Contemporary movies are filled with high-stakes cybercrime, where a lovable criminal syndicate breaks into a company’s systems to help wreak havoc on the true villains of the film, all the while exposing the company’s dirty laundry. Naturally, this idea can be frightening for any business, whether or not they have any dirty laundry to air out—after all, nobody wants a ruined reputation—and is unfortunately less and less of a fantasy all the time.
This is directly due to the idea of a hacking gig economy, and how the Dark Web can be used to support it.
Before we get too far into the weeds as we discuss the Dark Web, let’s make sure we’re on the same page in terms of the “gig economy.” The gig economy basically describes the prevalence of people working in part-time positions on a temporary basis or as independent contractors, either as a means of supplementing their existing income or as their primary source of it. This environment has been supported in its growth by the capabilities of the Internet—particularly within the younger generations in urban areas.
This new economy has proved beneficial for both the members of the workforce that are a part of it, and the businesses that enlist their services. These businesses have a much larger pool of resources to draw upon without the long-term commitment of a full-time hire, while workers can more easily supplement their increasingly flexible lifestyle with this kind of work.
Of course, a lot of drawbacks have come with this new method of work as well, but that’s something we’ll have to get into later. For now, we just need to focus on the idea that more people are seeking out work opportunities in a less traditional format (as well as businesses increasingly seeking out people to fill these temporary roles) and are using the Internet as a means of doing so.
Unfortunately, this trend also includes cybercriminals, and those businesses who want to take advantage of their illicit services. These parties accomplish this by taking their intentions to the Dark Web.
Admittedly, the term “Dark Web” may not be familiar to everyone, so it may be helpful to look at how the Internet is functionally constructed. The Internet of today is made up of three distinct parts:
This last point is what allows the Dark Web to give cybercriminals the utility that it does as a means of selling their services to those seeking it out. By anonymizing all browsing and even hiding payments behind the encryption of cryptocurrencies, the Dark Web gives this illicit economy the perfect environment in which to thrive.
Let’s explore how such a transaction could take shape:
Let’s assume for a moment that you have a serious enemy, whether it's one of your competitors, an old employee who left on bad terms, or a former client with a serious grudge. What can this enemy of yours do?
If they have the knowledge of how to do so, someone seeking to hurt your company could access the Dark Web and seek out a hacker’s services on one of the many forums that the Dark Web hosts, offering some financial payout in exchange for your website being taken down. Maybe they’d offer a thousand dollars or so, and a hacker with some time could take them up on that offer.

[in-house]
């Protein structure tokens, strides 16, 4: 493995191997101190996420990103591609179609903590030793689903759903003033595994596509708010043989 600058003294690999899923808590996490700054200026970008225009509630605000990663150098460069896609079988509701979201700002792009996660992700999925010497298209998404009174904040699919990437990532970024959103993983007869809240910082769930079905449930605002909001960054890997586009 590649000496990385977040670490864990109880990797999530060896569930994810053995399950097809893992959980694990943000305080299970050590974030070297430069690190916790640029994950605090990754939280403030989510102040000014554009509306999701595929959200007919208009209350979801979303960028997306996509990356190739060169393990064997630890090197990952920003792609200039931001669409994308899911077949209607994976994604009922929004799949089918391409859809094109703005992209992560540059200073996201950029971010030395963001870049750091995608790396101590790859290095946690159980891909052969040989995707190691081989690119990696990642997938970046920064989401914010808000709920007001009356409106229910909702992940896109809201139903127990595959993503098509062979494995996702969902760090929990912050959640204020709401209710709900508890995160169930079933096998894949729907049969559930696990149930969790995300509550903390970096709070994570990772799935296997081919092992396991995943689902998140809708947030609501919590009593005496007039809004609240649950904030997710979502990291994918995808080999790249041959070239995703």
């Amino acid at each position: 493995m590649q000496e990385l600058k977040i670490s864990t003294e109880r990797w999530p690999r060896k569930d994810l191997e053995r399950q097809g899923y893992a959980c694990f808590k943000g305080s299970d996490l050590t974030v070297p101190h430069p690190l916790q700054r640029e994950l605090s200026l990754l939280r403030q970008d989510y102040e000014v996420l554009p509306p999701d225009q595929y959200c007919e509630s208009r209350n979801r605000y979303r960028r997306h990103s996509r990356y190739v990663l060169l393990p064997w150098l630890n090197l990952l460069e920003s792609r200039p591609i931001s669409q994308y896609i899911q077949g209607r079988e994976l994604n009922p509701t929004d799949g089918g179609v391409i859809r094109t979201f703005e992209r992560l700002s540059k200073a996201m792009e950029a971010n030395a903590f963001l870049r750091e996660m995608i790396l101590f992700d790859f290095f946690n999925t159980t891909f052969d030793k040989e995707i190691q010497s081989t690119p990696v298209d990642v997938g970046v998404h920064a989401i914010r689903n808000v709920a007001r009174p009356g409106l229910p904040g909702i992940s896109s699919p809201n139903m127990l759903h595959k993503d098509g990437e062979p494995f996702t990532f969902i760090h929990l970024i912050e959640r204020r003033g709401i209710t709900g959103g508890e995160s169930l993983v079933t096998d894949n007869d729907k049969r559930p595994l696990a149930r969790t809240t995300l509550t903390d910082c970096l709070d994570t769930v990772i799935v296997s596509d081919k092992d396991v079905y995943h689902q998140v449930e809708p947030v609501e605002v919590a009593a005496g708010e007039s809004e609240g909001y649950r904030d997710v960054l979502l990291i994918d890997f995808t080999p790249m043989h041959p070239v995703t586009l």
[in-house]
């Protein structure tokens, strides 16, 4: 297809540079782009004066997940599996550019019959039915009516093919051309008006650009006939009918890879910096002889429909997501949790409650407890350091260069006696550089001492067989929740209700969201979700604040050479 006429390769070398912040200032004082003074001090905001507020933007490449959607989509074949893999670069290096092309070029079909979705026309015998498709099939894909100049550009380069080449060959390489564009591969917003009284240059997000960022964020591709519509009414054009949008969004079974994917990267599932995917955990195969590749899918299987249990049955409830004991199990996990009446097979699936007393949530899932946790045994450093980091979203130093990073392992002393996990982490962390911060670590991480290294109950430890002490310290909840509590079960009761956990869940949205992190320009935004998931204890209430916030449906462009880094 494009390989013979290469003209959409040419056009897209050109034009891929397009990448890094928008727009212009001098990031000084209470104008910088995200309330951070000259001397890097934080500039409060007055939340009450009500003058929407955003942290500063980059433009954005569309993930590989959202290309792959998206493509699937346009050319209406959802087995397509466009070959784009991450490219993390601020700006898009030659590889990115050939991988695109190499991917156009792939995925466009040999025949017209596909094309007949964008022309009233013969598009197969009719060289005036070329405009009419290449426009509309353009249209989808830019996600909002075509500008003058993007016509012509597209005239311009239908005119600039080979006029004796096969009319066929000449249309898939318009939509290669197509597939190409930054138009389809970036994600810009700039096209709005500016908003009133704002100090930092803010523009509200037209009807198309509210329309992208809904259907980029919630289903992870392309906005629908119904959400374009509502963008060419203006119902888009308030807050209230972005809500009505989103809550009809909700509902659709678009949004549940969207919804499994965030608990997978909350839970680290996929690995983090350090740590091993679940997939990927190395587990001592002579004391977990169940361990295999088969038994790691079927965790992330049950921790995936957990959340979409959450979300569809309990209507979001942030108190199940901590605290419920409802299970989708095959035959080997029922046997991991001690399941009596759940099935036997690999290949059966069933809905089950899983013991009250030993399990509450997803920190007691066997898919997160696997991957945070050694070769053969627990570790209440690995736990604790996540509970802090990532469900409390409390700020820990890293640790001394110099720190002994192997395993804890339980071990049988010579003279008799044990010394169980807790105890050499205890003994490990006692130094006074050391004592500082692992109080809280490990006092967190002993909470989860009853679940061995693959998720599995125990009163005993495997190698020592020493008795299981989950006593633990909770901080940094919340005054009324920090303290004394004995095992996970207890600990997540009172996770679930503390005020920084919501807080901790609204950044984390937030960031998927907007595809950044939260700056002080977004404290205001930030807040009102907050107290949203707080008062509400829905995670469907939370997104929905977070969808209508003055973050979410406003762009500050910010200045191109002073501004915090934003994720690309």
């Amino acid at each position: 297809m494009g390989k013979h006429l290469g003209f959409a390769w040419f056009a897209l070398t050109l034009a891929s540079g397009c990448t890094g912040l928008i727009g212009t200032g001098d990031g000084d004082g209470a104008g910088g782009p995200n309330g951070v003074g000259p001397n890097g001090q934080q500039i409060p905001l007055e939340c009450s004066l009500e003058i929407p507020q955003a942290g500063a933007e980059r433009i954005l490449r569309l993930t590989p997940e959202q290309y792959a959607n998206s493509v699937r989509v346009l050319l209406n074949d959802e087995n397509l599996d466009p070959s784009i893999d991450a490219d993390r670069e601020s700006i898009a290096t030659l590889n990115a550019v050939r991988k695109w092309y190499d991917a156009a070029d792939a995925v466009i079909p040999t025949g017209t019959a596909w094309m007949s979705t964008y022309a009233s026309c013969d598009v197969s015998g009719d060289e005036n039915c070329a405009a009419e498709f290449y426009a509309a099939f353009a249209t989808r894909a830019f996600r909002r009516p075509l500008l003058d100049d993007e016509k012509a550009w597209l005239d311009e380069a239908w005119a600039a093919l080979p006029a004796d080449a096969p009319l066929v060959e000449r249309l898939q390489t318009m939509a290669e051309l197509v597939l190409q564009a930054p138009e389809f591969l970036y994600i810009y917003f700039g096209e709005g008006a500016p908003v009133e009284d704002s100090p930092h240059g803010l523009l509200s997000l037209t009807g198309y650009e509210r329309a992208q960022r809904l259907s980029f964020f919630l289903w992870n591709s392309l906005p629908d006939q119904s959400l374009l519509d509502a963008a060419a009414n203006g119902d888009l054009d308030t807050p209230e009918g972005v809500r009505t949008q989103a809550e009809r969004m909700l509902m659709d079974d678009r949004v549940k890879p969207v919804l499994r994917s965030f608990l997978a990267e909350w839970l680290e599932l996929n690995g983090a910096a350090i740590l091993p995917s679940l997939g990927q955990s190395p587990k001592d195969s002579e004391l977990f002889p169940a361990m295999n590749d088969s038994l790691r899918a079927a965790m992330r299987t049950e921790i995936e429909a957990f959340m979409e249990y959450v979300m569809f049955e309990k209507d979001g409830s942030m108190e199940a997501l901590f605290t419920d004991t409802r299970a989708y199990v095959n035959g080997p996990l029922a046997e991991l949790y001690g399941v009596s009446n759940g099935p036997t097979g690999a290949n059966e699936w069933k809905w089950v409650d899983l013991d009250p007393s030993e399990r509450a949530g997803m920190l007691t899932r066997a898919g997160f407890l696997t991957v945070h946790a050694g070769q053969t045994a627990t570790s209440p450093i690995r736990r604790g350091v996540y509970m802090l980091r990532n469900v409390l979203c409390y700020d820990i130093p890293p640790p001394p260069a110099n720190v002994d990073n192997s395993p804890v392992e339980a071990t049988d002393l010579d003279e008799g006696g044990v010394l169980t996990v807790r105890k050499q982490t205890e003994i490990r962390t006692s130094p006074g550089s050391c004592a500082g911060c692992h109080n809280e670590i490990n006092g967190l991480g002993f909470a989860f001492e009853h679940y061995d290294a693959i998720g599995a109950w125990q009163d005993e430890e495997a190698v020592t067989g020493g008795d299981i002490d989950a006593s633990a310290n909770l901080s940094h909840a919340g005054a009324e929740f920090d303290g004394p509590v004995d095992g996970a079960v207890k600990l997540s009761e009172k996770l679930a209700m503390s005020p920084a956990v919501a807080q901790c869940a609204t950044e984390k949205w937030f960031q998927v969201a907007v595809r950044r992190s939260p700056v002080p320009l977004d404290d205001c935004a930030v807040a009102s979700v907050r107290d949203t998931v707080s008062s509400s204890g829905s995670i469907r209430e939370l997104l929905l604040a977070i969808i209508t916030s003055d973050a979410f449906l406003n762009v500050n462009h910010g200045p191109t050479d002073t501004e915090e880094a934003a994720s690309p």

This isn’t a hypothetical situation—Dark Web forums have seen more than eight million users send over 80 million messages seeking out the services of a hacker, with hackers using the forums to promote their own services. Generally speaking, these posts break down as follows:
As you might imagine, the number of people actively using these platforms leads to many very specific services available.
Of course, we should discuss how much a cybercriminal could potentially make, if only selling data that they have stolen. After hacking a database, a hacker could potentially sell its contents for $20,000—about a rate of $50 for about 1,000 entries.
Small-to-medium-sized businesses are under a somewhat ambiguous level of threat from the Dark Web, specifically where data theft and distribution are concerned. To many, the Dark Web remains a sort of computer horror story.
However, as the Dark Web comes more into the public consciousness, its already-considerable risks will only grow… and again, it isn’t as though it isn’t already being used to distribute stolen data, be it sensitive information or access credentials or what have you. There’s a non-zero chance that some of your data is already put up for sale on some Dark Web site.
To minimize this risk moving forward, there are a few safeguards that you need to adopt as a standard procedure:
If there’s a way that someone can use some vulnerability to access a business’ resources, whether they’re hosted online or on your network, they will. Ensuring that everything is reinforced against these threats will help to minimize the chance of their success.
A big part of avoiding phishing is for your team to be able to see it coming. Training your team members to identify and properly mitigate the threats that they will face—and they will face them at some point—will be crucial to protecting your business.
Finally, all the best practices that you expect your team to uphold all must remain in play, as hackers actively seek out companies with lacking security to target. Don’t give them the opportunity.
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